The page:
David Bourget (Western Ontario)
David Chalmers (ANU, NYU)
Rafael De Clercq
Jack Alan Reynolds
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Frege proved an important result, concerning the relation of arithmetic to second-order logic, that bears on several issues in linguistics. Frege’s Theorem illustrates the logic of relations like PRECEDES(x, y) and TALLER(x, y), while raising doubts about the idea that we understand sentences like ‘Carl is taller than Al’ in terms of abstracta like heights and numbers. Abstract paraphrase can be useful—as when we say that Carl’s height exceeds Al’s—without reflecting semantic structure. Related points apply to causal relations, and even grammatical relations like DOMINATES(x, y). Perhaps surprisingly, Frege provides the resources needed to recursively characterize labelled expressions without characterizing them as sets. His theorem may also bear on questions about the meaning and acquisition of number words.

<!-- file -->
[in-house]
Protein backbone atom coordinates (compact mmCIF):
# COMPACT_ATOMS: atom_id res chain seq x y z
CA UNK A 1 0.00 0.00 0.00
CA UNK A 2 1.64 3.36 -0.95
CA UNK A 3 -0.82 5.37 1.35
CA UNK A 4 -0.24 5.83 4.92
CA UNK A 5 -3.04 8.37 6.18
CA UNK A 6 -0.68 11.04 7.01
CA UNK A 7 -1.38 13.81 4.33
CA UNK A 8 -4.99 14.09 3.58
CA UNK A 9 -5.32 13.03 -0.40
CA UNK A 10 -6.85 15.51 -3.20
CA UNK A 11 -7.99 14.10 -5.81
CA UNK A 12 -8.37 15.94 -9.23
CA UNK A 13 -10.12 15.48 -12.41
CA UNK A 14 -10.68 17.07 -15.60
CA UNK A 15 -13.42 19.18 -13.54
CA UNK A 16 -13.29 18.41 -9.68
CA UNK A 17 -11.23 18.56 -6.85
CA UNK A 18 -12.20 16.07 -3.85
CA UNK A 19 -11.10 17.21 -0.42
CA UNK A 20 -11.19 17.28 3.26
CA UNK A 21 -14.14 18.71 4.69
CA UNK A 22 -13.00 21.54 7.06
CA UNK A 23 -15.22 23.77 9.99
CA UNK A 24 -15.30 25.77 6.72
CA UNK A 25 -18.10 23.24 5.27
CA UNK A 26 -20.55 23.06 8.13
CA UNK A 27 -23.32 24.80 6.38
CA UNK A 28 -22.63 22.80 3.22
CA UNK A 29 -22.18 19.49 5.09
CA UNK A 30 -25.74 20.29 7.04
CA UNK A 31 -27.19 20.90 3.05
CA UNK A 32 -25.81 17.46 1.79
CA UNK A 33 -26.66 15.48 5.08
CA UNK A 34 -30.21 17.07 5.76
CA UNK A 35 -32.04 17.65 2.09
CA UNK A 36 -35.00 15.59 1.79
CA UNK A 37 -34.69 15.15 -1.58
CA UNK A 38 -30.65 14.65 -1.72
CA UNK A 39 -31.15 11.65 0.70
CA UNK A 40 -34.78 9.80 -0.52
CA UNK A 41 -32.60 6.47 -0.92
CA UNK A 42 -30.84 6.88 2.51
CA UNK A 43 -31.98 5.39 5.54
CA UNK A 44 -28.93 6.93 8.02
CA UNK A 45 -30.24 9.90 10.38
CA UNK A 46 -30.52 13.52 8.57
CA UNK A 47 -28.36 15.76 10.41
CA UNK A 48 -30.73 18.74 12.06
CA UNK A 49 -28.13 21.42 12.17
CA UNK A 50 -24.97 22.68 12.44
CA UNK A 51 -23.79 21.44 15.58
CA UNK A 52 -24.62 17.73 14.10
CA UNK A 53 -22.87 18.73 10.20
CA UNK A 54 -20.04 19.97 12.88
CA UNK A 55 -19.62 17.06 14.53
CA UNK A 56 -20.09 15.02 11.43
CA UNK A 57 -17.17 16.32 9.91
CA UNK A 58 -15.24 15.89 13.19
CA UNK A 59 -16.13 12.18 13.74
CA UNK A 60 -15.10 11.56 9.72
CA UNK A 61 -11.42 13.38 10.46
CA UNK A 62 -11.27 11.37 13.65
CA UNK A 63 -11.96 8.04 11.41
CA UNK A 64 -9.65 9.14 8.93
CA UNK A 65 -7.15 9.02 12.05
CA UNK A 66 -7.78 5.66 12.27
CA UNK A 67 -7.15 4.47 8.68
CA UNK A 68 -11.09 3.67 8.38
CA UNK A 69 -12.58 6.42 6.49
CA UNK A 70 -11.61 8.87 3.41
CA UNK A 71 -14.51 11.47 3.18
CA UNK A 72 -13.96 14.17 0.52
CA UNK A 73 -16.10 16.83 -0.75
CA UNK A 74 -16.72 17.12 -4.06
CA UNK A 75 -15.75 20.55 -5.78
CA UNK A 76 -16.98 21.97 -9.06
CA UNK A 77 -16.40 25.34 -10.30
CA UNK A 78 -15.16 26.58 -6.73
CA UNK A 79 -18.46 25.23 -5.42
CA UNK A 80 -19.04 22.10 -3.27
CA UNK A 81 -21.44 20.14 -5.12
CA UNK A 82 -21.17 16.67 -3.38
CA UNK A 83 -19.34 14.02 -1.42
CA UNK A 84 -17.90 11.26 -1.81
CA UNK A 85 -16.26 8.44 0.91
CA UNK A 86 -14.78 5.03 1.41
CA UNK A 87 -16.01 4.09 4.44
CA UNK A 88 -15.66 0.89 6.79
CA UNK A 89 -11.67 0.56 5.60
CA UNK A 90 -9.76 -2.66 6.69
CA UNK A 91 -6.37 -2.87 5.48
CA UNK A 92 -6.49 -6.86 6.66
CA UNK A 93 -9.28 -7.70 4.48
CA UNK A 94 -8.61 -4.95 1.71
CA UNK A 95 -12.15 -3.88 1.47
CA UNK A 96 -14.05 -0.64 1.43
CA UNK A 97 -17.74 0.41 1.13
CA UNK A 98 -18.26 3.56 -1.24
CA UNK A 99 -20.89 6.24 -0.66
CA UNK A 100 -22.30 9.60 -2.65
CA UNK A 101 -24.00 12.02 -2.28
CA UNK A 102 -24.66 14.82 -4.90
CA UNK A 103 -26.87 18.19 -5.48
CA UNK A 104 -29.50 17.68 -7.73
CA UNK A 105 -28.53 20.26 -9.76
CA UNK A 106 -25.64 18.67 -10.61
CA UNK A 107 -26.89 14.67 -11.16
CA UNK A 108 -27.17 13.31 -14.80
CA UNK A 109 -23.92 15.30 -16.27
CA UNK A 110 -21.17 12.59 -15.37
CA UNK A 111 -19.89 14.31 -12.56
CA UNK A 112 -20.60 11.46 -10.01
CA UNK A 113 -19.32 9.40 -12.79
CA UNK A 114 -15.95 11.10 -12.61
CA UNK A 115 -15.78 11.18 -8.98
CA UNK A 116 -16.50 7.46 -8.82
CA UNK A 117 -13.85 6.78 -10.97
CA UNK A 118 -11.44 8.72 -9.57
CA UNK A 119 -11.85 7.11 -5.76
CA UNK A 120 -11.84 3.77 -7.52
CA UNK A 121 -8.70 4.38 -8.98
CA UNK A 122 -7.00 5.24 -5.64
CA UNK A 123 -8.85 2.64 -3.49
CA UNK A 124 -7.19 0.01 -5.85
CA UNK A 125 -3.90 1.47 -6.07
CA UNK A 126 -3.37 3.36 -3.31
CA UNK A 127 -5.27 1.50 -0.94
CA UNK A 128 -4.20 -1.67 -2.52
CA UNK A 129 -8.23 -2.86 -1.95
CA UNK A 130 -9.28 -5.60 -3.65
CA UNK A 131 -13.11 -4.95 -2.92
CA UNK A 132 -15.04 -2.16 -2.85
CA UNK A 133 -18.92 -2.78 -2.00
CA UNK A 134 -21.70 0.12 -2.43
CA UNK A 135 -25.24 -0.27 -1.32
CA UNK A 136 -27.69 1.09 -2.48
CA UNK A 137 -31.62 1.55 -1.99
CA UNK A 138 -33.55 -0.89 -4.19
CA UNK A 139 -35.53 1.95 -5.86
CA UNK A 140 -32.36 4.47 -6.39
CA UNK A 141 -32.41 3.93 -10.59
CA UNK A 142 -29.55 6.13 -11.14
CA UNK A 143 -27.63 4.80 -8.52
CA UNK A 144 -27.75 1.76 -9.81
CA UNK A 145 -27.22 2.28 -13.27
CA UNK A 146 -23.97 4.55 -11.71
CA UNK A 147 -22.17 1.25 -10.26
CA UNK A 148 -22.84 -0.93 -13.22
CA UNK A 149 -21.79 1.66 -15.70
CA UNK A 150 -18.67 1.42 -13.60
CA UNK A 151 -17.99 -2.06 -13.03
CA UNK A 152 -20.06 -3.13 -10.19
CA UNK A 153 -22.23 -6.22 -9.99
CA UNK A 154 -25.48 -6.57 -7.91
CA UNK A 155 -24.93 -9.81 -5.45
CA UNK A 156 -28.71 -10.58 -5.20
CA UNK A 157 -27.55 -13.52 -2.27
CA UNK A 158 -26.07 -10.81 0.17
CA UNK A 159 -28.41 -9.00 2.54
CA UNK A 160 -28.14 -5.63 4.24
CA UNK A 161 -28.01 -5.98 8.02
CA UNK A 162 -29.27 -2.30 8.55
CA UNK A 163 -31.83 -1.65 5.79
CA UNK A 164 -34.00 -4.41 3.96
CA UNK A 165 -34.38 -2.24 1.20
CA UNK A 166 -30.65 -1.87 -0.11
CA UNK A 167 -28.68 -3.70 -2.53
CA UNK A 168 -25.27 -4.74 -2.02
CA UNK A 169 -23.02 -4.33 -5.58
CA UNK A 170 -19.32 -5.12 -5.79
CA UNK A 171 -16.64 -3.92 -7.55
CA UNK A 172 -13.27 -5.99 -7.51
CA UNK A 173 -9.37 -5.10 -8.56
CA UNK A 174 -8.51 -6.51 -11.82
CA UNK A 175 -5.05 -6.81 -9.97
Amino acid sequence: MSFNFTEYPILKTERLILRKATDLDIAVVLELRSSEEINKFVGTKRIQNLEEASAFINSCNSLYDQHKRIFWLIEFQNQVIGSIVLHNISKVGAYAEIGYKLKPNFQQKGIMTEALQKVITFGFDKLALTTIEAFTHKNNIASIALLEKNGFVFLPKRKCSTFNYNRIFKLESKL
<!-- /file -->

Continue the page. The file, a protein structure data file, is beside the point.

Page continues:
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Paul Pietroski, Jeffrey Lidz, Tim Hunter & Justin Halberda (2009). The Meaning of 'Most': Semantics, Numerosity and Psychology. Mind and Language 24 (5):554-585.
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